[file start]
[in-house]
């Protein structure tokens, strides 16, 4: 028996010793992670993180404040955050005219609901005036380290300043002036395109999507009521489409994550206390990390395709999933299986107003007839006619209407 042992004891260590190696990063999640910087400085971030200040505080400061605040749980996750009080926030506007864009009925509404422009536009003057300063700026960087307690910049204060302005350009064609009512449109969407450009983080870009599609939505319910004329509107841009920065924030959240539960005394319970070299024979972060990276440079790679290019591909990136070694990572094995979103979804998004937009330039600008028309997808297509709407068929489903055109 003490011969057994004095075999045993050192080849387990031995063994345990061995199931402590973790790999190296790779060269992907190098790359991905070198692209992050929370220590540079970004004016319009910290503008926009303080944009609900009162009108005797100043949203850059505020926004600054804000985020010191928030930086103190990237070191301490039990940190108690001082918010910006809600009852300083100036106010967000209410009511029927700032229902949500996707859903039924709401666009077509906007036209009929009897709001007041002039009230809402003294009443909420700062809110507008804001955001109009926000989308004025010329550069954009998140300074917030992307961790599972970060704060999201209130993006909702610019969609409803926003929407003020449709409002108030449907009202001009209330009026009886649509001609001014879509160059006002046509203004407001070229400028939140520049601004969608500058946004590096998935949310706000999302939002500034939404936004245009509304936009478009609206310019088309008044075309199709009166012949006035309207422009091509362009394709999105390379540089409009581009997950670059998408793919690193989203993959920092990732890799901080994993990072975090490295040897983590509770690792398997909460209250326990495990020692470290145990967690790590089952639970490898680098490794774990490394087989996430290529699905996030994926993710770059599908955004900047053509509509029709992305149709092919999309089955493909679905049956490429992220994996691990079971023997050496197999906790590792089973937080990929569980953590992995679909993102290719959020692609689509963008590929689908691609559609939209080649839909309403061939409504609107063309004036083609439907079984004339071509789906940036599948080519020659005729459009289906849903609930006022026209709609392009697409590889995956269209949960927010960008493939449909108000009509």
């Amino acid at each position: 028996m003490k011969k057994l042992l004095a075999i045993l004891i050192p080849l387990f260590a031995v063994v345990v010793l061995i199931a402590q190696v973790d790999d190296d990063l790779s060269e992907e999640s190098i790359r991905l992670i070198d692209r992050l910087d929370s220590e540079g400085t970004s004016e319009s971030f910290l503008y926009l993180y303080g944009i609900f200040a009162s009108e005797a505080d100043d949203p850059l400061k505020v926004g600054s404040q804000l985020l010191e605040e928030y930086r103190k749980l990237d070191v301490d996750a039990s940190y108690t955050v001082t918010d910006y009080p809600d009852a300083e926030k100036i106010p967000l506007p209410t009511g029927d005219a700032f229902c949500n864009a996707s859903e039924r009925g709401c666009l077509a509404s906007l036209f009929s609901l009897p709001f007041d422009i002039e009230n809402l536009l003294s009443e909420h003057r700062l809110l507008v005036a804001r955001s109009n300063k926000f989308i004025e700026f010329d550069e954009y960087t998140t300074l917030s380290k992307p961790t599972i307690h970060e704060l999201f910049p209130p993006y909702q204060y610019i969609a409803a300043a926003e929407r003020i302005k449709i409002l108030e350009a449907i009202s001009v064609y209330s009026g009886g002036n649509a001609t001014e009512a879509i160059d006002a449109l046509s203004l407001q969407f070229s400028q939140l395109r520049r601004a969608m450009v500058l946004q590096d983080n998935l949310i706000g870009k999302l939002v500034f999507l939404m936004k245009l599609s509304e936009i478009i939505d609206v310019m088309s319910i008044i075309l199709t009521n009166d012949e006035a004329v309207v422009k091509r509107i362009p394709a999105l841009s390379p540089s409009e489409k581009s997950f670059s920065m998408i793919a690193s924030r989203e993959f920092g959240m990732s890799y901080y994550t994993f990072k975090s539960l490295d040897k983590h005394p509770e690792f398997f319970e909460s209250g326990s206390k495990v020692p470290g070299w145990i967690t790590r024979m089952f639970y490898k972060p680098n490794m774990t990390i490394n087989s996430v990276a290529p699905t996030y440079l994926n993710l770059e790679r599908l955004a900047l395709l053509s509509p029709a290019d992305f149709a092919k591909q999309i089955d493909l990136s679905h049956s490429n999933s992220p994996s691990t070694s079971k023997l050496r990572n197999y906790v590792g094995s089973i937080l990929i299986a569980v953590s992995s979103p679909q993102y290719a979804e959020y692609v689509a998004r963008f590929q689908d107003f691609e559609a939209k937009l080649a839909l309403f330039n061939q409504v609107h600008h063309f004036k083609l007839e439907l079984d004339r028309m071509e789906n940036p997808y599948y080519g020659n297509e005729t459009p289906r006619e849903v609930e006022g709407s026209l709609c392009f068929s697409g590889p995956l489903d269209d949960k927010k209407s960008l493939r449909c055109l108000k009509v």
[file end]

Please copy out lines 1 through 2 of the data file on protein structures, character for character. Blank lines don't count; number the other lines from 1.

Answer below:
[in-house]
């Protein structure tokens, strides 16, 4: 028996010793992670993180404040955050005219609901005036380290300043002036395109999507009521489409994550206390990390395709999933299986107003007839006619209407 042992004891260590190696990063999640910087400085971030200040505080400061605040749980996750009080926030506007864009009925509404422009536009003057300063700026960087307690910049204060302005350009064609009512449109969407450009983080870009599609939505319910004329509107841009920065924030959240539960005394319970070299024979972060990276440079790679290019591909990136070694990572094995979103979804998004937009330039600008028309997808297509709407068929489903055109 003490011969057994004095075999045993050192080849387990031995063994345990061995199931402590973790790999190296790779060269992907190098790359991905070198692209992050929370220590540079970004004016319009910290503008926009303080944009609900009162009108005797100043949203850059505020926004600054804000985020010191928030930086103190990237070191301490039990940190108690001082918010910006809600009852300083100036106010967000209410009511029927700032229902949500996707859903039924709401666009077509906007036209009929009897709001007041002039009230809402003294009443909420700062809110507008804001955001109009926000989308004025010329550069954009998140300074917030992307961790599972970060704060999201209130993006909702610019969609409803926003929407003020449709409002108030449907009202001009209330009026009886649509001609001014879509160059006002046509203004407001070229400028939140520049601004969608500058946004590096998935949310706000999302939002500034939404936004245009509304936009478009609206310019088309008044075309199709009166012949006035309207422009091509362009394709999105390379540089409009581009997950670059998408793919690193989203993959920092990732890799901080994993990072975090490295040897983590509770690792398997909460209250326990495990020692470290145990967690790590089952639970490898680098490794774990490394087989996430290529699905996030994926993710770059599908955004900047053509509509029709992305149709092919999309089955493909679905049956490429992220994996691990079971023997050496197999906790590792089973937080990929569980953590992995679909993102290719959020692609689509963008590929689908691609559609939209080649839909309403061939409504609107063309004036083609439907079984004339071509789906940036599948080519020659005729459009289906849903609930006022026209709609392009697409590889995956269209949960927010960008493939449909108000009509």